Wednesday, April 8, 2009

Aberrations provide important cues for accommodation

Natural accommodation is a dynamic process that is aided by aberrations that give the eye cues as to which direction to focus, Ioannis G Pallikaris MD, PhD told attendees of the innovator session at the 2009 ASCRS annual meeting held at the Moscone Centre (pictured above) in San Francisco, US.

“Aberrations are necessary to guide accommodation,” Dr Pallikaris said. The defocus images of lenses without aberrations are identical whether they are over or under corrected, where as they are different in a lens with aberrations, he explained. Astigmatic, higher order, spherical and chromatic aberrations all play a role.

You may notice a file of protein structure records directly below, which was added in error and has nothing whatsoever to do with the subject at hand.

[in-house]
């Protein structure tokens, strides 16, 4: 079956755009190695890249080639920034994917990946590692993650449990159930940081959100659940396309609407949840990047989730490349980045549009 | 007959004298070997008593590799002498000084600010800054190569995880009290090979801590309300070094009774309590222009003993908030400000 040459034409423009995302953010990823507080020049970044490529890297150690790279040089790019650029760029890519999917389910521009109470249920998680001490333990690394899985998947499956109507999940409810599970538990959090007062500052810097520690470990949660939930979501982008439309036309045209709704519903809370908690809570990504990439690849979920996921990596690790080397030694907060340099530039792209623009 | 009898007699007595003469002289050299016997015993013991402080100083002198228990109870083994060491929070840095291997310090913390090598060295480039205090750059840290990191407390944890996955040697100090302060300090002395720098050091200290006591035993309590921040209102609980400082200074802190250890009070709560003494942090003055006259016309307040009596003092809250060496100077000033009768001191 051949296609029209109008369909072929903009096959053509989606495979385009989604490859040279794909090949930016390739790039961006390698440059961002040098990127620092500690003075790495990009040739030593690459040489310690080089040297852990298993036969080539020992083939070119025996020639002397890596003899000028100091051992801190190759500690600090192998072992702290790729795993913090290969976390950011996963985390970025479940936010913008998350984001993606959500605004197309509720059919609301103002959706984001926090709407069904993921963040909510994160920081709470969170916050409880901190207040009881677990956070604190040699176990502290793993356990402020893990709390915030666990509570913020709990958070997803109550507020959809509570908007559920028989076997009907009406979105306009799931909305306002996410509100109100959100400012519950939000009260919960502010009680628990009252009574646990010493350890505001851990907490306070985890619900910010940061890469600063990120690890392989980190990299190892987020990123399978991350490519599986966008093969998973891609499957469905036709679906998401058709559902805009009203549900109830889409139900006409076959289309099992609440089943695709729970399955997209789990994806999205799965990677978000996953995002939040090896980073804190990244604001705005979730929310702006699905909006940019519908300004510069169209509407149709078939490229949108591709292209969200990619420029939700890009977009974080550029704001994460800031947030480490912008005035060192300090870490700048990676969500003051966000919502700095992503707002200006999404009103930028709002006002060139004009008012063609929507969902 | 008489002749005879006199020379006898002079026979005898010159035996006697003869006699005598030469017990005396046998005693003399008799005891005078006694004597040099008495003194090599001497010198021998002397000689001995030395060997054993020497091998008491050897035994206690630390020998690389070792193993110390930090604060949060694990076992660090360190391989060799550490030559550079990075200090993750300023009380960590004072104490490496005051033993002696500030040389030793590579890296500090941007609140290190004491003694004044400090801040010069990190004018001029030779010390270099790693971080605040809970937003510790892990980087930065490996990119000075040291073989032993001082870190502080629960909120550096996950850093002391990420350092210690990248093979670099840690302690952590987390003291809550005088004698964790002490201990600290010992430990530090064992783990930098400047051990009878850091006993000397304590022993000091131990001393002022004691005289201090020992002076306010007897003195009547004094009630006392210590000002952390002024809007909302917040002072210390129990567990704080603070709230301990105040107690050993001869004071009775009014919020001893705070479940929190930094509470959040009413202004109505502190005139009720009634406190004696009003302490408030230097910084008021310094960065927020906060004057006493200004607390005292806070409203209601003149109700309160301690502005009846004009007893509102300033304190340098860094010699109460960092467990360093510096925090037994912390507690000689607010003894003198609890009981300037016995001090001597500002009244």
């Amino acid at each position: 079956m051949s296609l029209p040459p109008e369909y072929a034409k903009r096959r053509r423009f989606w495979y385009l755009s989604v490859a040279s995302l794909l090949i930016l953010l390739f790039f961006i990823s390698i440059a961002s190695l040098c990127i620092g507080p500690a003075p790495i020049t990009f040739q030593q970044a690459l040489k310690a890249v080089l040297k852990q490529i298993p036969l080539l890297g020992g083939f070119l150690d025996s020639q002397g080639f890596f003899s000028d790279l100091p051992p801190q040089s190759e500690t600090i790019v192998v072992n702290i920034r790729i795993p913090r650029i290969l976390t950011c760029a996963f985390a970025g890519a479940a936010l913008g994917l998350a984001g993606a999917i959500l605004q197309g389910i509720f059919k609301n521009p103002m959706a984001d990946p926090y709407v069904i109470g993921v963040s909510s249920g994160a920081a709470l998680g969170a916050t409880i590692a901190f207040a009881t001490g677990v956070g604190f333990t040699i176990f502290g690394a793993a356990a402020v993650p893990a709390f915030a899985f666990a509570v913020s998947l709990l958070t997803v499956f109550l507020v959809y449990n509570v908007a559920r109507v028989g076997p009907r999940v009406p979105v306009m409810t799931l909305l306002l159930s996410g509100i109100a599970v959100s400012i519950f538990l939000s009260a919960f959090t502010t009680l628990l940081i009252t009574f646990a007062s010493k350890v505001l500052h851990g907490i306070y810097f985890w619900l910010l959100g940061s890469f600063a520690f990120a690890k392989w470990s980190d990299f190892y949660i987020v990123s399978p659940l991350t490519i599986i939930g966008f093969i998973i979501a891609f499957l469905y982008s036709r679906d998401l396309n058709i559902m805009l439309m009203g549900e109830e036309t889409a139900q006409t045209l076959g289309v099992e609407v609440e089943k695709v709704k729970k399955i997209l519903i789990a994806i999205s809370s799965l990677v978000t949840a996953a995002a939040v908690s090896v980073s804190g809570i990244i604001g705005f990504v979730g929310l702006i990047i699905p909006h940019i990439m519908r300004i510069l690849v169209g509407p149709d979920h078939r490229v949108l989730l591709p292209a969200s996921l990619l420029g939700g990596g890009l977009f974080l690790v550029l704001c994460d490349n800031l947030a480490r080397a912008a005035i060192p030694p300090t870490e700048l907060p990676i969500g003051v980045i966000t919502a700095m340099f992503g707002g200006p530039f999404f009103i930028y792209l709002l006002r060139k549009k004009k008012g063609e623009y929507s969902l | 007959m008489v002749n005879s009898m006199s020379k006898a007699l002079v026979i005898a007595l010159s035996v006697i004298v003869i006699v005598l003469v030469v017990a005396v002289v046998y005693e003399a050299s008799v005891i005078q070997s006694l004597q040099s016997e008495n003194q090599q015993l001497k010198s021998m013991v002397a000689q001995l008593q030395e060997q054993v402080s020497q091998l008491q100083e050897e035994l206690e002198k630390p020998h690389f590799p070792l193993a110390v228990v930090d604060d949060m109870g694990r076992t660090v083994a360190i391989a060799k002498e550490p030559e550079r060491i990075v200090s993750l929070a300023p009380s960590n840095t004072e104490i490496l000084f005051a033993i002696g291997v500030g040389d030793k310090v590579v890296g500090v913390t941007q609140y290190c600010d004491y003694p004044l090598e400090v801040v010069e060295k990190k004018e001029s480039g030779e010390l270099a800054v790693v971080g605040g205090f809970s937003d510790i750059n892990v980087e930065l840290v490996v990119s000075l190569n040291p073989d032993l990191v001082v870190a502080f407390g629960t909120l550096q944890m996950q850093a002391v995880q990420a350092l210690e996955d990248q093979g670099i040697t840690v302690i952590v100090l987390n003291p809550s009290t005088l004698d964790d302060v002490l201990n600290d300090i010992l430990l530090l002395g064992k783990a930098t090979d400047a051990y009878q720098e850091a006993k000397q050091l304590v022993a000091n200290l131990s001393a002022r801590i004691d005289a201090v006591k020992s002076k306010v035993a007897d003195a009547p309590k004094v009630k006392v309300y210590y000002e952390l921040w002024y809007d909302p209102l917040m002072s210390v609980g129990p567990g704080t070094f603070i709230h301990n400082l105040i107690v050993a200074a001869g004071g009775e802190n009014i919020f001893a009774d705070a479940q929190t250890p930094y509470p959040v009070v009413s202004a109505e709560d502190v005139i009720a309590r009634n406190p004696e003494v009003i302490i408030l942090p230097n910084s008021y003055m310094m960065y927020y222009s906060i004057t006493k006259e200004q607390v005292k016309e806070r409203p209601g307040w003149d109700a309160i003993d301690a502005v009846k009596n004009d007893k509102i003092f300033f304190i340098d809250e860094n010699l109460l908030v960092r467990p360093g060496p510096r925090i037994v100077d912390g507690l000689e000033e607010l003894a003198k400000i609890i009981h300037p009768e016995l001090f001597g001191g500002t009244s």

In patients with presbyopia, accommodation is slower and less stable than in younger patients. This leads to fatigue in older patients and the image on the retina is rapidly and constantly changing, particularly in near vision. This constantly changes the refractive qualities and aberrations in the lens.

Presbyopic correction with multifocal or accommodative lenses is a static compromise that cannot duplicate this process, Dr Pallikaris noted. It results in acceptable distance and near visual acuity at the expense of vision quality. “Achieving super vision is not a goal,” he said. Ophthalmologists must use their understanding and judgement to make the lens choice that best meets patient needs.

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